The advantage of developing markets over emerging markets in customer experience


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In the last couple of years, customer experience has really taken off in developing and emerging markets. We have won major projects in Russia, the Middle East and in several countries in Africa. We have been approached by companies based in Brazil and Chile. Just this year I have been invited to keynote at conferences in Poland, Russia and Romania. There is growing realisation in these sorts of markets that customer experience is an area that is generally lacking there and they want to leap frog some steps.

In our own Global Customer Experience Management Survey, we found companies in developing markets had low maturity on customer experience and those in emerging markets had medium maturity. This presents a somewhat confusing situation: emerging markets have higher customer experience maturity but may be more likely to make a fundamental strategic error than companies in developing markets. This is easily explained however. While customer experience management is less prevalent in developing markets, it also tends to be less concerned with technology as a primary driving force. Some of the most innovative and sustainable customer centric practices are being better implemented in the developing world as opposed to the emerging world because companies in the developing world are often less likely to be see technology solutions as panacea or answer of first resort. This seems to be especially true in settings across Africa.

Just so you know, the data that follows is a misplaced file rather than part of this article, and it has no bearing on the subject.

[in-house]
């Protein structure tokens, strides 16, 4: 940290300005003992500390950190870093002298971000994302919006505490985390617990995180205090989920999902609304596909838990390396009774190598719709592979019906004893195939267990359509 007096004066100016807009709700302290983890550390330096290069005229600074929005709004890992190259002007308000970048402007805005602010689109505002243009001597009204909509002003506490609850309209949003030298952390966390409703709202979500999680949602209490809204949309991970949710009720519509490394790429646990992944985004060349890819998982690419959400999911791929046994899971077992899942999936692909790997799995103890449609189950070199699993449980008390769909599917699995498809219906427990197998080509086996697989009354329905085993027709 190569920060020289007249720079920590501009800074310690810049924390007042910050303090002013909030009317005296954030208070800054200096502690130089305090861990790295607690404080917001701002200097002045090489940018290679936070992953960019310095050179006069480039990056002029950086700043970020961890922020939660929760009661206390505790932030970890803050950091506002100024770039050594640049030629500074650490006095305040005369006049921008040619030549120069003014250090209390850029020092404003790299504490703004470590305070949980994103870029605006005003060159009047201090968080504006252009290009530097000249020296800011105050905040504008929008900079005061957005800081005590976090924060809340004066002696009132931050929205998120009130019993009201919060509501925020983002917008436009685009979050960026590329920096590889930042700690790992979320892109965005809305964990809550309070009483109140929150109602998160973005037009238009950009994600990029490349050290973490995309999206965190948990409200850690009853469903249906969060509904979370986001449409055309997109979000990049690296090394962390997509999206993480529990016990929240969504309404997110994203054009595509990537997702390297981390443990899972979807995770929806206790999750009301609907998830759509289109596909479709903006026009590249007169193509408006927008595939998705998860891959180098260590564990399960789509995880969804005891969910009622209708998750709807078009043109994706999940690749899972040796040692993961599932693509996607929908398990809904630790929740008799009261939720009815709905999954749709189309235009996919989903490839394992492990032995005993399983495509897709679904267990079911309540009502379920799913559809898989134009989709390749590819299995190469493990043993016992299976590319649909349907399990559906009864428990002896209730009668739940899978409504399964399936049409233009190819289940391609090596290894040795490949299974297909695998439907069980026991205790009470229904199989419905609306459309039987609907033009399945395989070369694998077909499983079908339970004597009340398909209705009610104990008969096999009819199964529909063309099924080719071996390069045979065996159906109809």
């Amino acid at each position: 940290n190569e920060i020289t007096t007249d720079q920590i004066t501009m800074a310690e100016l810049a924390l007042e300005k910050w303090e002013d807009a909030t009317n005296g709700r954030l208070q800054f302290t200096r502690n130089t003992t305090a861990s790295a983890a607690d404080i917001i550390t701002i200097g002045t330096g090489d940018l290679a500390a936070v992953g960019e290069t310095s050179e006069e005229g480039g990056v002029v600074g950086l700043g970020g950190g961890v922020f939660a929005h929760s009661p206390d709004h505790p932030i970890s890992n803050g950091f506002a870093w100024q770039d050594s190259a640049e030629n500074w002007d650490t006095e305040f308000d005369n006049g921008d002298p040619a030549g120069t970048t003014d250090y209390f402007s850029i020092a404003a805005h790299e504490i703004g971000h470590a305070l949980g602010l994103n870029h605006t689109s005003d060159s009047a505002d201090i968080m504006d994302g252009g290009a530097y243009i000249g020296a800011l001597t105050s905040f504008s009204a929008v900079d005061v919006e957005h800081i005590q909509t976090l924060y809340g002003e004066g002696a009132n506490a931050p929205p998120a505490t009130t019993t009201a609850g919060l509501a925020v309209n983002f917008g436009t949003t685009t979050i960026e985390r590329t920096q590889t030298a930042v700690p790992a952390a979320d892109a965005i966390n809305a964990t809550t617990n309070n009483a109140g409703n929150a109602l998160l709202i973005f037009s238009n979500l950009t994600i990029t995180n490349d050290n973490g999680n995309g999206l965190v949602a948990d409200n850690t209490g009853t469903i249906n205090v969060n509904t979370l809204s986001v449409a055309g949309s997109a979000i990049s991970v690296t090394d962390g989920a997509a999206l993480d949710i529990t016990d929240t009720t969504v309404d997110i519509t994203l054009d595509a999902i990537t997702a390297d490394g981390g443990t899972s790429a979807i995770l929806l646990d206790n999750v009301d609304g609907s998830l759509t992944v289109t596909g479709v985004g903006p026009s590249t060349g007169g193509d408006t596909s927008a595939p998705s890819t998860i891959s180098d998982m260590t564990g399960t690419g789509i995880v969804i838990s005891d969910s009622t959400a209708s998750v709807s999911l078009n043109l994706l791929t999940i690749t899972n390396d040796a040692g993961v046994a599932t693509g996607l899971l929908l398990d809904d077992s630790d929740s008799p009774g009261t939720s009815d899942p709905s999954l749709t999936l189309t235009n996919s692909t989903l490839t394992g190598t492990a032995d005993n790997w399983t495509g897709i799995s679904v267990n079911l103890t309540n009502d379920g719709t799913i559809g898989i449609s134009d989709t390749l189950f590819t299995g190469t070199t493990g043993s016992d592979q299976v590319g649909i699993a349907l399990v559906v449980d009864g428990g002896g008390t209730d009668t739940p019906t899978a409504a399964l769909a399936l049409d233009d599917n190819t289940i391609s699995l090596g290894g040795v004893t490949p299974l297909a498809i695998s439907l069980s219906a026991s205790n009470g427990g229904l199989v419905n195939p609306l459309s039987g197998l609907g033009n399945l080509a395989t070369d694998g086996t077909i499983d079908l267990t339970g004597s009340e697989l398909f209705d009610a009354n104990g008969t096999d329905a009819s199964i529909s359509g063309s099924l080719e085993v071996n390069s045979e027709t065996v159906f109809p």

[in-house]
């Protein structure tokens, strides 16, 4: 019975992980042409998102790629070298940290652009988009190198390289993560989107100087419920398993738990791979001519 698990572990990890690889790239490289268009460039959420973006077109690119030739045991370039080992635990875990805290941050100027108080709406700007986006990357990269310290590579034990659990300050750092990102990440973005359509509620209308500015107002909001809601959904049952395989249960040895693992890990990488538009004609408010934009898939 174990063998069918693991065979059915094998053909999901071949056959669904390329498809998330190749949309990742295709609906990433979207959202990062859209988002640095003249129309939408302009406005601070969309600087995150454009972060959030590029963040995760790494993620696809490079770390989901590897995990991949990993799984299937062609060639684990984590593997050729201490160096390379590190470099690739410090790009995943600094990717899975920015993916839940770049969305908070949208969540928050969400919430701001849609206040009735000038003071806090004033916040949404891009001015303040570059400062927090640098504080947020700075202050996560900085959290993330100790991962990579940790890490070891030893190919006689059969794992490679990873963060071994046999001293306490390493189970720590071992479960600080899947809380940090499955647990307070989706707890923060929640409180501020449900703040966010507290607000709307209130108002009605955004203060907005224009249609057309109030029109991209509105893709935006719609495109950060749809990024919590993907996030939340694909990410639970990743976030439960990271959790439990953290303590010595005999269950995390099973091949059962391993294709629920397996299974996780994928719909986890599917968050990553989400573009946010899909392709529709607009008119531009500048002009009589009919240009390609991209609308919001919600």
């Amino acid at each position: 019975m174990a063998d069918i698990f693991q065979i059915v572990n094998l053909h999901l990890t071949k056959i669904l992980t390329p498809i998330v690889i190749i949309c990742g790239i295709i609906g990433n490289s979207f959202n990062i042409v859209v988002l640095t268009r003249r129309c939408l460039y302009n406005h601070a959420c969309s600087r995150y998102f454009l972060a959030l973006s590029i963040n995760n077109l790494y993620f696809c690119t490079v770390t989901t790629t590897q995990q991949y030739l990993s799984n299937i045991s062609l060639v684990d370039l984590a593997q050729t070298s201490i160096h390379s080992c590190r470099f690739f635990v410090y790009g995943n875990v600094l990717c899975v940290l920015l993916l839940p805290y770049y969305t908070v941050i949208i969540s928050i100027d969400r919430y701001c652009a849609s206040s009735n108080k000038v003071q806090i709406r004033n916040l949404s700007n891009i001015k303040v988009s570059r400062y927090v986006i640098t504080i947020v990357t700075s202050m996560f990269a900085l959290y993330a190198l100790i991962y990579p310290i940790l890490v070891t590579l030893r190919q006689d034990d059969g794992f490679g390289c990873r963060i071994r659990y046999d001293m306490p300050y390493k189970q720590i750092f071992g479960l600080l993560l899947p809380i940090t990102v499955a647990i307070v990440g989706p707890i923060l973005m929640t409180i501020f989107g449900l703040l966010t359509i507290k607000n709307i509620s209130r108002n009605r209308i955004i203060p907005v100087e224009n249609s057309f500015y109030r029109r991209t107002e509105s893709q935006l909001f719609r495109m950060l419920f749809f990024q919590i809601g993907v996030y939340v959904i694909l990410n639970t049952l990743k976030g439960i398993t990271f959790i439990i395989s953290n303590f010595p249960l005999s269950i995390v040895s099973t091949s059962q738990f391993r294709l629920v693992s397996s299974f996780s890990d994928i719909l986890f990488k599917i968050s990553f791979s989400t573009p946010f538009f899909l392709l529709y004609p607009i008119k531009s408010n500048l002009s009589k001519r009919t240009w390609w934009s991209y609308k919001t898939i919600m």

So my advice to companies beginning to implement customer centricity like many companies in E. Europe is to put the horse before the cart. Understand what you want your experience to be and design it and the capabilities required from there. Take the time to learn from those companies in the 1990s that bought fully functional CRM systems only to find out that people did not use them correctly or to their full effect because 1) employees did not understand the need to do so from a “this is my day job” point of view, 2) the company determined how to refit the experience employees delivered based the functionality of the systems.

Republished with author's permission from original post.

Qaalfa Dibeehi
Qaalfa Dibeehi is the author of "Achieving Customer Experience Excellence" and "Customer Experience Future Trends and Insights". He has 20+ years experience in the customer experience related space with particular emphasis on organisations that have a dual commercial and social/community responsibility. He is Non-Executive Director at Emerge. Previously, he was Chief Operating and Consulting Officer at Beyond Philosophy and Director at Fulcrum Analytics. He has an MBA from NYU and three other Masters Degrees from City U. of New York in Statistics, Psychology and Health Care Administration.


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